RAF LAKENHEALTH, England — The first overseas US Air Force base to get the F-35 joint strike fighter is already making preparations for the jet's arrival in the early 2020s, but its commander is worried that the service will not be able to build the new facilities needed to beddown the plane as quickly as anticipated.
Col. Robert Novotny, commander of the 48th Fighter Wing at RAF Lakenheath, England, told Defense News that he is eager to receive the first joint strike fighter jets, but first new facilities must be built and old ones refurbished in order to support the aircraft. The service announced earlier this year that the base — located in in Suffolk, England — had been chosen to receive 54 F-35s in 2020.
That timeline has already been pushed back to the 2021-2022 time frame, Novotny said.
"For me the concern I have when I look at Lakenheath is not the F-35," he said in a July 2 interview. "For me the concern I have is: Are we going to be able to build enough stuff fast enough?"
According to Novotny, there are two potential risk factors. One problem is money, namely whether the nearly $200 million needed for military construction work on the base manifests during the budget process as predicted. The first four major projects are planned to begin construction in fiscal 2018.
The other concern is with the high demand for construction work based on the volume of ongoing and future construction projects in the region, including at neighboring bases such as the UK Royal Air Force's RAF Marham, which will receive its first F-35s a couple years before Lakenheath, he said.
"We've had about three or four formal meetings with folks from the United States and the [UK] Royal Air Force and Ministry of Defence. These are big meetings. The engineers come in, we've looked at our power requirements, we've looked at our connectivity requirements. We've looked at our space on the flightline. And so we've done quite a bit of design," he said.
Much of the construction will support the F-35's unique maintenance requirements including those for its engine and the low-observable tech that contribute to the aircraft's stealth, for example.
"There is some construction that needs to be done for the communication bandwidth requirements that we don't have here, and there are some infrastructure improvements powerwise because there's going to be a lot of demand on the power system," he said.
Other new facilities will be needed to support the 1,200 airmen who will support the two new F-35 squadrons, and the service is also studying whether it may need to bring in additional public affairs staff, lawyers and the corresponding infrastructure, he said.
In the near term, the service is focused on preliminary design efforts and environmental impact studies. It is also paying close attention to Marham's F-35 beddown plans.
"They're just down the road from us, and we're going to learn a lot of lessons when they put the airplane down, and they're going to learn a lot of lessons because we're putting a little bit bigger footprint down than they are," Novotny said.
A US Air Force F-15E Strike Eagle all-weather, highly maneuverable, dual-role fighter assigned to the 494th Fighter Squadron out of Royal Air Force Lakenheath, England, taxis down the Eielson Air Force Base, Alaska, flightline June 6, 2016, during the Red Flag Alaska exercises.
Photo Credit: Master Sgt. Karen Tomasik/US Air Force
Fifth-Generation Fighter Integration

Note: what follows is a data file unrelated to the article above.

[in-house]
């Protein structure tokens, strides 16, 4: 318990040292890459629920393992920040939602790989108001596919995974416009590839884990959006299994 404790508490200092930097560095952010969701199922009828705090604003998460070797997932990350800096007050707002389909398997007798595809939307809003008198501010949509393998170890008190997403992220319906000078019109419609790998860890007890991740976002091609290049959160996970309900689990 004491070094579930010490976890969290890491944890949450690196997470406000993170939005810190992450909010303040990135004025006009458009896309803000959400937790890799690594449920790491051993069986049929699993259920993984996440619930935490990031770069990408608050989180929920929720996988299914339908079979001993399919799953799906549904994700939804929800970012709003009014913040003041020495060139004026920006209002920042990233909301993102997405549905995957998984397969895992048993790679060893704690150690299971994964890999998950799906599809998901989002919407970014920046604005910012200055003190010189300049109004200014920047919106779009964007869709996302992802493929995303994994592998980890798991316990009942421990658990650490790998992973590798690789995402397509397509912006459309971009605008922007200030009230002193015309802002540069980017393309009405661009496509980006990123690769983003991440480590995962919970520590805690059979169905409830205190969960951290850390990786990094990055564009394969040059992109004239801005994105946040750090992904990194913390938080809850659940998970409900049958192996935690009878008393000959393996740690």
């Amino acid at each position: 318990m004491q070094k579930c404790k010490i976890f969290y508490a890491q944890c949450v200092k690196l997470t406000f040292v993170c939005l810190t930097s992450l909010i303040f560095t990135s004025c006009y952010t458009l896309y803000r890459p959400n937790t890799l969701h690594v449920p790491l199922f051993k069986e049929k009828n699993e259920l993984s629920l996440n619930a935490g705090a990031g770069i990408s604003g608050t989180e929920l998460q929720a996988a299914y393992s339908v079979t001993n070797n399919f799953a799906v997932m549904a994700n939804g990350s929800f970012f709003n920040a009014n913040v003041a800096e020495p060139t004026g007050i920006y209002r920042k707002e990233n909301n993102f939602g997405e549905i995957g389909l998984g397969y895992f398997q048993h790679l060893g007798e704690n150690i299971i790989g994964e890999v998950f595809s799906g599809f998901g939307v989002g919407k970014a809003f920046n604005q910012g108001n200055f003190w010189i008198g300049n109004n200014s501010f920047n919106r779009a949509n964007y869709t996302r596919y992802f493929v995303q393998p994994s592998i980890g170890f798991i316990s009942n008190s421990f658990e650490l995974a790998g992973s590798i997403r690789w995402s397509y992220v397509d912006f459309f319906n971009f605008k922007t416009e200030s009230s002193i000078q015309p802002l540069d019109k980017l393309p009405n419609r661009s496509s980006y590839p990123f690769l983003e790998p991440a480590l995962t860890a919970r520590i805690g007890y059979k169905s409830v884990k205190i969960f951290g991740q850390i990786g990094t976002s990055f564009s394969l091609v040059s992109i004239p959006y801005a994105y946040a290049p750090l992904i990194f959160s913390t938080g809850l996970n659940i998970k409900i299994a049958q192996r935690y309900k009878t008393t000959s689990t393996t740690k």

Besides being the impetus for numerous changes around base, the arrival of the joint strike fighter will change the makeup of the 48th Fighter Wing. Lakenheath is currently home to five HH-60 Pave Hawks, 55 F-15E Strike Eagles and 21 F-15Cs that are funded through the wartime spending account in support of the European Reassurance Initiative. The Pave Hawks are scheduled to depart Lakenheath for Aviano Air Base in Italy around the time frame the F-35s arrive, but the future of the F-15C squadron is still in the air.
"We'd love to keep the F-15Cs around. I think a lot of people would. NATO would like to keep them around. It really becomes a money issue," he said. "And we can theoretically have 55 F-15Es, 54 F-35s — that's 109 [planes]. And then you could have 21 F-15Cs. Then you'll have 130 fighter airplanes. That would be amazing. That's more than just about any base I can think of."
Pilots at Lakenheath will begin training to fly the F-35 about six months before the plane's arrival, Novotny said. The biggest challenges will likely be getting full use of its fifth-generation capabilities and integrating the F-35s with legacy fourth-generation jets.
F-15 pilots got a taste of operating with a fifth-generation aircraft earlier this year when 12 F-22s from the 95th Fighter Squadron came to Lakenheath for a monthlong stint, the largest European deployment of the aircraft. The aircraft participated in exercise Iron Hand 16-3, trained with all three F-15 squadrons on base, and deployed to Romania and Lithuania, according to the Air Force.
Novotny said the utility of a fifth-generation aircraft becomes evident during operations such as taking down an air defense system, in part because a stealthy plane can be so much more effective.
"When we fly a fourth-generation plane against an air defense system, they see us, so we have to do certain tactics differently. We're at a lot greater risk when we do those things," he said. "But when we have, say, a fifth-generation airplane, they can locate those SAMs [surface to air missiles] a lot faster than we can, they can get closer without being detected, and then can knock them out or suppress them, allowing us to just save a lot of fuel, carry more weapons into, say, a different target area."